Storey in 1932
(771) bred pure active races of this species, which always transmitted the virus, and a pure inactive race, which never transmitted maize streak. The inheritance involved was a simple dominant factor linked with sex. Active males crossed with inactive females produced F1 progeny of inactive males and active females. In the F2, active and inactive forms appeared in equal numbers in each sex. In reciprocal crosses, inactive males crossed with active females gave active and inactive males in equal numbers and only active females.
Individuals of the inactive race were made infective by injecting infective juice by needle into the insect’s body. This led Storey in 1933
(772) to conclude that virus particles must pass through the gut wall into the blood, where it is carried to the salivary glands.
Transmission of maize mottle virus was first reported by Storey in 1937 (774). Using the uninfected active race he transmitted the virus to maize seedlings by feeding 20 individuals on infected maize. All plants used in the tests were infected. None of the individuals from the inactive race transmitted the virus. Individuals transmitted both viruses of maize streak and maize mottle simultaneously and successively.
The distinction between “A” and “B” forms of the maize streak virus was first reported by McClean in 1947
(504). The “A” form was the same virus used in nearly all of Storey’s work whereas the “B” form and other types were distinguished as new strains of maize streak virus. These forms as well as the Uba cane virus were differentiated by host reaction and incubation period of the virus in the host. These isolates were transmitted by mbila, which caused either transitory or permanent infections depending on the host.

(Nielson 1968)

This species is considered the most important vector of these viruses in Africa.
(Nielson 1968)

Identification Plates
Cicadulina mbila

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Plate 1
Species Description

Small, fragile species. Length of male 2.80—3.00 mm., female 2.90—3.10 mm.

General color yellow and black. Crown yellow with two distinct round spots on anterior margin; pronotum yellow, lateral angles suffused with black; scutellum yellow; elytra with longitudinal blackish band on lateral half and yellowish-white band on each side of commissure.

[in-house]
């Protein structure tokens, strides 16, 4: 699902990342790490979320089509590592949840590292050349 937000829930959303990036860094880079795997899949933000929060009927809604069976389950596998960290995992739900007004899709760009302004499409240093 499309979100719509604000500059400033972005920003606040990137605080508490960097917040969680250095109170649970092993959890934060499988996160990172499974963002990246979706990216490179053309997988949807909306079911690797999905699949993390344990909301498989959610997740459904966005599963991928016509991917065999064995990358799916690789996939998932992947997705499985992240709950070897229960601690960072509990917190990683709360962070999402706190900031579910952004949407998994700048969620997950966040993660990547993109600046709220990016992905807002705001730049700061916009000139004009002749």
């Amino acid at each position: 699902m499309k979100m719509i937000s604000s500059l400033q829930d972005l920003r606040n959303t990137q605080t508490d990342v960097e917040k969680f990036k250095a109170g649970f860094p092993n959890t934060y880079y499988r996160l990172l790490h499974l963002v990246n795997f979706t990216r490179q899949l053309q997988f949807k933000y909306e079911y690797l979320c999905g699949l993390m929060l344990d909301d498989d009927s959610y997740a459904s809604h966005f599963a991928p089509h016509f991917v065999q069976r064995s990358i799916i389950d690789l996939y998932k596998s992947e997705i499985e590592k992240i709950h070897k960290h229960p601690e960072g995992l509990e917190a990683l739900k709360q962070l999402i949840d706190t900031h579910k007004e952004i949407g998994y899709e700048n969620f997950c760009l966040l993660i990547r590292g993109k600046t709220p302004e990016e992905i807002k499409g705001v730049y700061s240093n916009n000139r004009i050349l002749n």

Pygofer in lateral aspect about as long as wide, long process arising from caudodorsal margin and projecting ventrad, apex of process forked; aedeagus in lateral aspect simple, tubelike, with two small processes on ventral margin; gonopore terminal; style in dorsal aspect simple, apides very broad, short, with lateral tooth; female seventh sternum in ventral aspect with caudal margin excavated, median protuberance on middle (fig. 65).

Species Diagnosis

From latens, to which it is similar in genital characteristics, mbila can be separated by the pygofer processes with the apex having a short apical and long subapical projections.
(Nielson 1968)


Host Plant Activity Period (Months) Dormancy Generations
- -
Eggs -
Nymphs -
Adult -
One per year -
Continuous -
Variable -
Cicadulina mbila (Naudé 1924a: 307 )

Higher taxonomy

Kingdom Phylum Class Order Superfamily Family
Animalia Arthropoda Insecta Hemiptera
Suborder: Auchenorrhyncha
Infraorder: Cicadamorpha
Membracoidea Cicadellidae
Subfamily: Deltocephalinae
Cicadulina mbila (Naudé 1924a: 307 )
Nielson, M. W. 1968b. The leafhopper vectors of phytopathogenic viruses (Homoptera, Cicadellidae). Taxonomy, biology and virus transmission. United States Department of Agriculture Technical Bulletin . 1382 386 pp.
Record last updated - 25/09/2019